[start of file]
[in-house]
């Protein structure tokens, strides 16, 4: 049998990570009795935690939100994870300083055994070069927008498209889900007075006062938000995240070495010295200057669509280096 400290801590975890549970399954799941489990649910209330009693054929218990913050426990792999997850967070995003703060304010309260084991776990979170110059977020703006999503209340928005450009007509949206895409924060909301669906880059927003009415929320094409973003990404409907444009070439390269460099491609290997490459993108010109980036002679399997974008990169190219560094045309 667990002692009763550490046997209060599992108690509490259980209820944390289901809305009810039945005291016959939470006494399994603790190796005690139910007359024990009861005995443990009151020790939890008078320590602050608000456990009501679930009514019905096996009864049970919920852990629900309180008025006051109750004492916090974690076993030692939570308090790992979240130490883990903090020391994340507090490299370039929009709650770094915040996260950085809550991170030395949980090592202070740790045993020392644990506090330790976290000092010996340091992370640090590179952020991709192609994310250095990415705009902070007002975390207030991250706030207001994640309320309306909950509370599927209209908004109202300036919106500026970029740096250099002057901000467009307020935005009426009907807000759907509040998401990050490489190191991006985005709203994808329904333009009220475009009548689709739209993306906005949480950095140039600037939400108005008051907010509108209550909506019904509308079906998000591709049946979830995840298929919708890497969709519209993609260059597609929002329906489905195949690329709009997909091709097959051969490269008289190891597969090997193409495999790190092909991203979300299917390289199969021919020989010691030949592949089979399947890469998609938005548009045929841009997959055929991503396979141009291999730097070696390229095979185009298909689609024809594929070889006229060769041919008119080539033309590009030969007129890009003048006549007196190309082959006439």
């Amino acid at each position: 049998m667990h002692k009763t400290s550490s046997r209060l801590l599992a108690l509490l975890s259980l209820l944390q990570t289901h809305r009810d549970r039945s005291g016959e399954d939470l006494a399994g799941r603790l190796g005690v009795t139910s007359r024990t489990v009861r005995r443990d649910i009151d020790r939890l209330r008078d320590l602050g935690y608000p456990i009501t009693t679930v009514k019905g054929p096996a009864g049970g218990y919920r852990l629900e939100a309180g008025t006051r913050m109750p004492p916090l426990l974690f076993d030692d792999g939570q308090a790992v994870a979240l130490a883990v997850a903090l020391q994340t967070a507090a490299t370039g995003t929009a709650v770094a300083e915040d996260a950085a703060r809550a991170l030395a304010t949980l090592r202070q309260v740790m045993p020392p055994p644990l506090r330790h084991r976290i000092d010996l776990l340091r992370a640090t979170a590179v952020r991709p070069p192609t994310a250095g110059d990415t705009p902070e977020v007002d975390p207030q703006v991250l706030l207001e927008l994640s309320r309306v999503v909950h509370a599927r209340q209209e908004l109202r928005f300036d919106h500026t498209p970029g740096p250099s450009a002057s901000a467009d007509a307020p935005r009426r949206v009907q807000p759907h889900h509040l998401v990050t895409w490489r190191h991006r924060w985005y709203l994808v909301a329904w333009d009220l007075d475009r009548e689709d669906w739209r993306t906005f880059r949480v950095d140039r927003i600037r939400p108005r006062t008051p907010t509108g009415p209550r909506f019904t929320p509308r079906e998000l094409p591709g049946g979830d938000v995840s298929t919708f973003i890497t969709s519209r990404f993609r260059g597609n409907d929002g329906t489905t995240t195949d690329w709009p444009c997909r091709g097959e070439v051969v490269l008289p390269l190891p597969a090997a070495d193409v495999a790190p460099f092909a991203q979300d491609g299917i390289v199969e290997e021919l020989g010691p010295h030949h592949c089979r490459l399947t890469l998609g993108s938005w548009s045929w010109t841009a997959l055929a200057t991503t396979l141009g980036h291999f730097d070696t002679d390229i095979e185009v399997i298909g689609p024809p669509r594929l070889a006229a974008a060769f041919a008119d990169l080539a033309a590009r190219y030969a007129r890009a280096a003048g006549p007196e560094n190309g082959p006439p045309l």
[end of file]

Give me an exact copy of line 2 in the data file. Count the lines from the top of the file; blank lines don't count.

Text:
């Protein structure tokens, strides 16, 4: 049998990570009795935690939100994870300083055994070069927008498209889900007075006062938000995240070495010295200057669509280096 400290801590975890549970399954799941489990649910209330009693054929218990913050426990792999997850967070995003703060304010309260084991776990979170110059977020703006999503209340928005450009007509949206895409924060909301669906880059927003009415929320094409973003990404409907444009070439390269460099491609290997490459993108010109980036002679399997974008990169190219560094045309 667990002692009763550490046997209060599992108690509490259980209820944390289901809305009810039945005291016959939470006494399994603790190796005690139910007359024990009861005995443990009151020790939890008078320590602050608000456990009501679930009514019905096996009864049970919920852990629900309180008025006051109750004492916090974690076993030692939570308090790992979240130490883990903090020391994340507090490299370039929009709650770094915040996260950085809550991170030395949980090592202070740790045993020392644990506090330790976290000092010996340091992370640090590179952020991709192609994310250095990415705009902070007002975390207030991250706030207001994640309320309306909950509370599927209209908004109202300036919106500026970029740096250099002057901000467009307020935005009426009907807000759907509040998401990050490489190191991006985005709203994808329904333009009220475009009548689709739209993306906005949480950095140039600037939400108005008051907010509108209550909506019904509308079906998000591709049946979830995840298929919708890497969709519209993609260059597609929002329906489905195949690329709009997909091709097959051969490269008289190891597969090997193409495999790190092909991203979300299917390289199969021919020989010691030949592949089979399947890469998609938005548009045929841009997959055929991503396979141009291999730097070696390229095979185009298909689609024809594929070889006229060769041919008119080539033309590009030969007129890009003048006549007196190309082959006439």